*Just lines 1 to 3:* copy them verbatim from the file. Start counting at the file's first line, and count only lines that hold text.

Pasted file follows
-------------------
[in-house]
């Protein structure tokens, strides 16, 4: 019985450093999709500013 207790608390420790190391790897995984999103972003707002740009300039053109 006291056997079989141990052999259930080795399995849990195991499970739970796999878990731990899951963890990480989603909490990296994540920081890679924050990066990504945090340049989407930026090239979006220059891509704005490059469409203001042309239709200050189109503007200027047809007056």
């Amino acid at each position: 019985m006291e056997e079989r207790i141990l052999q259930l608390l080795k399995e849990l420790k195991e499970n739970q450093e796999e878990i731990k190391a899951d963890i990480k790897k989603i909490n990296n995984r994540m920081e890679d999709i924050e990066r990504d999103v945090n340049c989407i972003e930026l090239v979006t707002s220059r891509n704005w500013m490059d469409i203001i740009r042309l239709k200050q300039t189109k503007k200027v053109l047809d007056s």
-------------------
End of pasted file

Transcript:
[in-house]
């Protein structure tokens, strides 16, 4: 019985450093999709500013 207790608390420790190391790897995984999103972003707002740009300039053109 006291056997079989141990052999259930080795399995849990195991499970739970796999878990731990899951963890990480989603909490990296994540920081890679924050990066990504945090340049989407930026090239979006220059891509704005490059469409203001042309239709200050189109503007200027047809007056």
């Amino acid at each position: 019985m006291e056997e079989r207790i141990l052999q259930l608390l080795k399995e849990l420790k195991e499970n739970q450093e796999e878990i731990k190391a899951d963890i990480k790897k989603i909490n990296n995984r994540m920081e890679d999709i924050e990066r990504d999103v945090n340049c989407i972003e930026l090239v979006t707002s220059r891509n704005w500013m490059d469409i203001i740009r042309l239709k200050q300039t189109k503007k200027v053109l047809d007056s």